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Carter Center Finds Sudanese Referendum Peaceful and Credible


In Khartoum: Deborah Hakes +249 904 999 374 or
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Carter Center Preliminary Statement on the Southern Sudan Referendum:
Read full statement (PDF)
اقرا هذا البيان الكامل الاولى

The Carter Center observation mission congratulates the people of Sudan for the successful conduct of the historic referendum on self-determination, which was marked by an overwhelming turnout of enthusiastic voters during a peaceful and orderly seven-day voting period. The referendum process implements a major pillar of the Comprehensive Peace Agreement (CPA), and represents the realization of the aspirations of the people of Southern Sudan to determine their political future.
While several critical stages of the process remain to be completed before final results will be announced, the Center finds that the referendum process to date is broadly consistent with international standards for democratic elections and represents the genuine expression of the will of the electorate.   
According to the Southern Sudan Referendum Commission (SSRC) and to reports of observers and others, it appears that the 60 percent turnout threshold required for a valid vote was reached several days before the end of the polling period. In addition, based on early reports of vote counting results, it appears virtually certain that the results will be in favor of secession. The Carter Center welcomes statements by the Government of Sudan (GOS) that it will accept the results of the referendum, and anticipates that the international community will recognize the outcome as soon as the final results are announced. Although the population of Southern Sudan is understandably anxious to receive the results, The Carter Center urges all to remain calm as they wait for the final announcement due in early February.
The Carter Center commends the SSRC and the Southern Sudan Referendum Bureau (SSRB) for their determination to implement a successful referendum despite very short timelines and logistical challenges. The Center also recognizes the critical roles played by the United Nations Integrated Referendum and Elections pision (UNIRED), the International Foundation of Electoral Systems (IFES), and other international partners to assist Sudanese referendum authorities. The Government of Sudan and the Government of Southern Sudan should also be recognized for taking steps to ensure that the process could be conducted successfully.
The Carter Center mission noted the following key findings during the referendum process:

  • The voting period between Jan. 9-15 resulted in an overwhelming turnout of voters who cast their ballots in an atmosphere that mixed enthusiasm with solemn determination to participate in a historic referendum process. Although this enthusiasm led to long queues during the initial days of polling in Southern Sudan, voters displayed patience and commitment.
  • With the exception of a few isolated incidents, polling was conducted in a peaceful and orderly environment. Polling materials were in place at most centers at the start of polling. Most officials carried out their duties properly and with confidence, working diligently often without full pay.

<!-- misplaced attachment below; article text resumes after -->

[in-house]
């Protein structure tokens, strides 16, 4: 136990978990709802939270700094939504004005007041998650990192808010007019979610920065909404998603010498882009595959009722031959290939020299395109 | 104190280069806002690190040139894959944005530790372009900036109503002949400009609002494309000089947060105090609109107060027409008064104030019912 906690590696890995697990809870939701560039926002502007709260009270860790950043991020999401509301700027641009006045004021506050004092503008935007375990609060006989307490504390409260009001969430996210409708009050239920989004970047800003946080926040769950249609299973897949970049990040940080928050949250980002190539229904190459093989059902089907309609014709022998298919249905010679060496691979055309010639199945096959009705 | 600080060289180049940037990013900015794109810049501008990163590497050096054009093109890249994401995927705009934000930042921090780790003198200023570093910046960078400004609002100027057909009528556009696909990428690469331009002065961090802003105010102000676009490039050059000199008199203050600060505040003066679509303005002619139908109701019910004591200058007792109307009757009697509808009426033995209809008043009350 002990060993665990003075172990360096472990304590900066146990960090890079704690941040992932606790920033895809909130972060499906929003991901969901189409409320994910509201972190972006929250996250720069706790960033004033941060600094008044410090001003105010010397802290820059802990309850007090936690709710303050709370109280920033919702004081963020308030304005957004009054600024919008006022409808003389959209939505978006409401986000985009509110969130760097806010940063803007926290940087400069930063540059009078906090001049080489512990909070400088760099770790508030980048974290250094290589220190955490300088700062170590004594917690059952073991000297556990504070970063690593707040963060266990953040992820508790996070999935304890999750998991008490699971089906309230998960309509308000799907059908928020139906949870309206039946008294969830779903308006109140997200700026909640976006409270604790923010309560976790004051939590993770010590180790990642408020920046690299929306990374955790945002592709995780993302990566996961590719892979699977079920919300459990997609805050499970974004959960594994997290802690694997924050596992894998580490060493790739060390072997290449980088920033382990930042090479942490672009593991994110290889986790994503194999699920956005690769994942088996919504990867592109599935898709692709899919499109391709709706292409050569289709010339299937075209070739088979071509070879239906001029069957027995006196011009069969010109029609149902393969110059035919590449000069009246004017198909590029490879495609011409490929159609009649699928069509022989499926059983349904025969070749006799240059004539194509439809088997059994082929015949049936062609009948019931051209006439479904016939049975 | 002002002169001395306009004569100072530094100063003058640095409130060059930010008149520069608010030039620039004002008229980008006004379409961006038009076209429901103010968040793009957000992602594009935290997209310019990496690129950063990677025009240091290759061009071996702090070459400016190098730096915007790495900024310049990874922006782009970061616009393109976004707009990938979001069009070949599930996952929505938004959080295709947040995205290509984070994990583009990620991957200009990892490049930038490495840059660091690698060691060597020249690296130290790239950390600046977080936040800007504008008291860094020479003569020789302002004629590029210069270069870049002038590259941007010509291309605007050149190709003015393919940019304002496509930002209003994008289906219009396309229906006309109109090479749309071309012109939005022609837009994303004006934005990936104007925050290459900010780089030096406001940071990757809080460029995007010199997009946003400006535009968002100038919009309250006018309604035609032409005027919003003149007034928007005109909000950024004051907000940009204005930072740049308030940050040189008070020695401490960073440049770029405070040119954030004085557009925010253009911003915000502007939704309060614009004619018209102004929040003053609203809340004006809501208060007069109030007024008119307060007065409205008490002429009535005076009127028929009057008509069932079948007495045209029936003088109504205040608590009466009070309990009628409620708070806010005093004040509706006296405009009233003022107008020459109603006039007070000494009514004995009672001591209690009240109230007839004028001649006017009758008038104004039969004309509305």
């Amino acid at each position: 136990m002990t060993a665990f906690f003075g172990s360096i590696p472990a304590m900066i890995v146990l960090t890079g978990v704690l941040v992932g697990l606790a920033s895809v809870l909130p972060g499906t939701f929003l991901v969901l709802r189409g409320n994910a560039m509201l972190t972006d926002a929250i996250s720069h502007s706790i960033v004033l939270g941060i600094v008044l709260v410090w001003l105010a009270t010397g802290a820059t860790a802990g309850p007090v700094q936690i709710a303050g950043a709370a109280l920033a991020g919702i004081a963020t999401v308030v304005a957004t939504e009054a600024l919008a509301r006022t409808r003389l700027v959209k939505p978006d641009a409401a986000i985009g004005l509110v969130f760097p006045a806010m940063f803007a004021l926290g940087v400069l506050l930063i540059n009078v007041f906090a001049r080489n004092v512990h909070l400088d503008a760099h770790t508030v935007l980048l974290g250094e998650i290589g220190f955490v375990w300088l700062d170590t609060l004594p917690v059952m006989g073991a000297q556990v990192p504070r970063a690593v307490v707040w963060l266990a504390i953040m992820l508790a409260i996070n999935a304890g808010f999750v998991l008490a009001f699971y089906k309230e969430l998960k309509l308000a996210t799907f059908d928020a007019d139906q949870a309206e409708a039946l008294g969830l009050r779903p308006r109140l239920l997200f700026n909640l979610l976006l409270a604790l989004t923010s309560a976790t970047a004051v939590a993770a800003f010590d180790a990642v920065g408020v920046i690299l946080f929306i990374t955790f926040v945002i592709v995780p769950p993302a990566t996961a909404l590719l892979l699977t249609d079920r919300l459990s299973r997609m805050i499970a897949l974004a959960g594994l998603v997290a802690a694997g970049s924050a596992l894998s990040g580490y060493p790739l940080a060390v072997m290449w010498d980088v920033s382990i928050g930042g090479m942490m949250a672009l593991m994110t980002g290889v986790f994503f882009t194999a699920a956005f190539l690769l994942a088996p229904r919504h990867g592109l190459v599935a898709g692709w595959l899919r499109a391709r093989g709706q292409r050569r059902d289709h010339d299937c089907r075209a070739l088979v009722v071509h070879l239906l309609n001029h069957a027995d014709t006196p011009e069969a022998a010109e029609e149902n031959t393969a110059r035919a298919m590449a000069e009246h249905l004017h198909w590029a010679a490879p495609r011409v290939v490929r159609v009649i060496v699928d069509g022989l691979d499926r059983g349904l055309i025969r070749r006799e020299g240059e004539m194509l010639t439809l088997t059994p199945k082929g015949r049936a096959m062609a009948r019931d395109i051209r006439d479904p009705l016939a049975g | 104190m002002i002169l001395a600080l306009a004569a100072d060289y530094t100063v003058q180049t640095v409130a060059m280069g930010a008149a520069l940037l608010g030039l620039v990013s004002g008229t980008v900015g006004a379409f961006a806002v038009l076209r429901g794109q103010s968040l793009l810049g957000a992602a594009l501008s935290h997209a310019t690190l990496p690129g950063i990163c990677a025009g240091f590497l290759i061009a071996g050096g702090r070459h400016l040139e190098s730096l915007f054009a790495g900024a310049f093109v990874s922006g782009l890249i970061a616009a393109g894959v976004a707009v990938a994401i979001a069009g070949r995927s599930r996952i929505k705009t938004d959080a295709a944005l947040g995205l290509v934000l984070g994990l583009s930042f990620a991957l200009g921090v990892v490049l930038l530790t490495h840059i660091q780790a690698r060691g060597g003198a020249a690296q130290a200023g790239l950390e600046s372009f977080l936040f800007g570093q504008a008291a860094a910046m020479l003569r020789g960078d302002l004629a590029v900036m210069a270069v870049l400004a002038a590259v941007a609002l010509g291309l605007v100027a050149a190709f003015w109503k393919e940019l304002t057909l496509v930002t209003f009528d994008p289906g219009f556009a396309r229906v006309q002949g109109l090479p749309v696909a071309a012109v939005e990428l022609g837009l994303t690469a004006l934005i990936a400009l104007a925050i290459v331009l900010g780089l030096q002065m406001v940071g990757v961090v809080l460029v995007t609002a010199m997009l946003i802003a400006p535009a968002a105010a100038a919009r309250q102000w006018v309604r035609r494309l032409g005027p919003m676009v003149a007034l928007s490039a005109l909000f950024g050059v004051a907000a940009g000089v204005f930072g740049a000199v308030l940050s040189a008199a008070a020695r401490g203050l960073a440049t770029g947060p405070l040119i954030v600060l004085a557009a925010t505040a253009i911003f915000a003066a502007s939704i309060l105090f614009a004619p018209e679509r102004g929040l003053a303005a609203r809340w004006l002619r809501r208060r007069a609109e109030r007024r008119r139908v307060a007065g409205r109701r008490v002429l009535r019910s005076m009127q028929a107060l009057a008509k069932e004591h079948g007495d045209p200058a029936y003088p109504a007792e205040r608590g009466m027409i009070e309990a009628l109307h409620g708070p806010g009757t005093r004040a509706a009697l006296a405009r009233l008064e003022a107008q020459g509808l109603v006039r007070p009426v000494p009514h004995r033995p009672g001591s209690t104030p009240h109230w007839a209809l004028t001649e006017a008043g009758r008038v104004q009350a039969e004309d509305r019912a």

• While voter turnout in the South was overwhelming, nearing 100 percent in several locations, in the North, participation in registration and voter turnout was significantly lower. Long distances and a lack of transportation to the referendum sites may have contributed to this result; the Sudan People's Liberation Movement (SPLM) also encouraged Southerners living in the North to come home to register and vote. The large numbers of Southerners who decided to repatriate after registration was also likely a factor in the lower turnout in the North.
  • During the voter registration period in November and December, more than 3.9 million Southern Sudanese registered to vote, mostly in Southern Sudan but also in northern Sudan as well as eight out-of-country voting locations. Although the voter registration exercise faced some procedural, logistical, and security challenges, the Center's observers found that the registration process was generally credible and laid a strong foundation for an inclusive vote.

Overall, the referendum process to this point has been successful and broadly consistent with international standards. Nonetheless, Carter Center observers reported a number of problems, which while not undermining the overall credibility and legitimacy of the referendum process, deserve to be noted to ensure improvements in future electoral processes in Sudan:

  • During both voter registration and polling, Carter Center observers reported that procedures intended to resolve complaints at referendum centers – especially the formation of Consideration Committees – were not adequately implemented, and failed to provide an effective remedy for complaints.
  • Similarly during voter registration, the application of eligibility criteria was uneven, particularly in northern Sudan, where some potential registrants were turned away. Identifiers intended to verify applicants' eligibility were either not present or not recognized by registrants as credible community representatives.
  • The absence of large-scale voter education and non-biased civic education contributed to the voters' limited understanding of the process and curtailed their ability to make informed decisions about the impact of unity versus secession.